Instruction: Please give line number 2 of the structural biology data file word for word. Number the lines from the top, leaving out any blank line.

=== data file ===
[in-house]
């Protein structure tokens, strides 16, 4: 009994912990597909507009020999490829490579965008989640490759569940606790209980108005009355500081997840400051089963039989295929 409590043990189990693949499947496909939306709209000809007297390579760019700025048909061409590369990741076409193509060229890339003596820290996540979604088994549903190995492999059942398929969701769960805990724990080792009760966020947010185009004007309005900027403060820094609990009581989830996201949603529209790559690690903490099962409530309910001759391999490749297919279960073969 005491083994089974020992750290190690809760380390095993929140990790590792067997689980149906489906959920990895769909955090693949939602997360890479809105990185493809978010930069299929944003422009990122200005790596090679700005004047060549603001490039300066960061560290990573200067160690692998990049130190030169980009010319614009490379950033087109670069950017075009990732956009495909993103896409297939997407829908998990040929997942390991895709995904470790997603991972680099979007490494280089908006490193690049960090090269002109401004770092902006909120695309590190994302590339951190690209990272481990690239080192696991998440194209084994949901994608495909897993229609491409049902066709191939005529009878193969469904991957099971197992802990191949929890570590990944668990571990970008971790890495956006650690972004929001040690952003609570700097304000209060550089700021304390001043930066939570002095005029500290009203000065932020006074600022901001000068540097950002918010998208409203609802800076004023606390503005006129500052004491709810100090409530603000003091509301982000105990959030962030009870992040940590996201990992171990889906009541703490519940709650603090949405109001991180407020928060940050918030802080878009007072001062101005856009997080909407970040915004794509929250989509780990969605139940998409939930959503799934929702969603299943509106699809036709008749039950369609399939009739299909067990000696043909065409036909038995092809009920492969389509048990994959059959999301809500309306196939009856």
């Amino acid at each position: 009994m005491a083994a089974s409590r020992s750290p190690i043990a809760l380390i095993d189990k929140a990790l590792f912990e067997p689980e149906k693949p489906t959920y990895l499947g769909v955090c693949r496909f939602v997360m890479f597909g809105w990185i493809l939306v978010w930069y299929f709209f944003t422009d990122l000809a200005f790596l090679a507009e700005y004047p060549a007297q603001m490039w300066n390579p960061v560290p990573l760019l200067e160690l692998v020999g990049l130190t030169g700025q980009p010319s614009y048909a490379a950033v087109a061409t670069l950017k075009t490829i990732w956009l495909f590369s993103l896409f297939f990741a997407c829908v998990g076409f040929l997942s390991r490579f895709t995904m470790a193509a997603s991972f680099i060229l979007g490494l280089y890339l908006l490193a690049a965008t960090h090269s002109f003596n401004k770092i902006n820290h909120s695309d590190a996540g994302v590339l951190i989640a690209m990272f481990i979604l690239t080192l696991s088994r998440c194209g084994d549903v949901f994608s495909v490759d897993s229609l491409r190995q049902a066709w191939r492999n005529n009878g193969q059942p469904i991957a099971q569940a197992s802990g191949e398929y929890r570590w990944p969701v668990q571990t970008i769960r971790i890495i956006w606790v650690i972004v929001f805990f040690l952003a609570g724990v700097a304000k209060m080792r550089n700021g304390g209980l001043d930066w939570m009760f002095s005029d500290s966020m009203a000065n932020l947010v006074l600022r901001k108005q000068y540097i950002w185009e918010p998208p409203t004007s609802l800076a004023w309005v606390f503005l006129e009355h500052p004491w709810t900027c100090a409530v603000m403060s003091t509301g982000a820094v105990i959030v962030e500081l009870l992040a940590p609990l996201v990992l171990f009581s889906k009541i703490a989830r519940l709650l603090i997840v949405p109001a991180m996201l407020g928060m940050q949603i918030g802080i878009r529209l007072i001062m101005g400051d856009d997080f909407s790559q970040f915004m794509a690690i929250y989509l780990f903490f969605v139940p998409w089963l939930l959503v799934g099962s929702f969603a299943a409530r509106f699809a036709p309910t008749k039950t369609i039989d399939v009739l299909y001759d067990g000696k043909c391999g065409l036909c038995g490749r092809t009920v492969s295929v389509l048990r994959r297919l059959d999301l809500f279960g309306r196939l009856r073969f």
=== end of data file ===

């Protein structure tokens, strides 16, 4: 009994912990597909507009020999490829490579965008989640490759569940606790209980108005009355500081997840400051089963039989295929 409590043990189990693949499947496909939306709209000809007297390579760019700025048909061409590369990741076409193509060229890339003596820290996540979604088994549903190995492999059942398929969701769960805990724990080792009760966020947010185009004007309005900027403060820094609990009581989830996201949603529209790559690690903490099962409530309910001759391999490749297919279960073969 005491083994089974020992750290190690809760380390095993929140990790590792067997689980149906489906959920990895769909955090693949939602997360890479809105990185493809978010930069299929944003422009990122200005790596090679700005004047060549603001490039300066960061560290990573200067160690692998990049130190030169980009010319614009490379950033087109670069950017075009990732956009495909993103896409297939997407829908998990040929997942390991895709995904470790997603991972680099979007490494280089908006490193690049960090090269002109401004770092902006909120695309590190994302590339951190690209990272481990690239080192696991998440194209084994949901994608495909897993229609491409049902066709191939005529009878193969469904991957099971197992802990191949929890570590990944668990571990970008971790890495956006650690972004929001040690952003609570700097304000209060550089700021304390001043930066939570002095005029500290009203000065932020006074600022901001000068540097950002918010998208409203609802800076004023606390503005006129500052004491709810100090409530603000003091509301982000105990959030962030009870992040940590996201990992171990889906009541703490519940709650603090949405109001991180407020928060940050918030802080878009007072001062101005856009997080909407970040915004794509929250989509780990969605139940998409939930959503799934929702969603299943509106699809036709008749039950369609399939009739299909067990000696043909065409036909038995092809009920492969389509048990994959059959999301809500309306196939009856």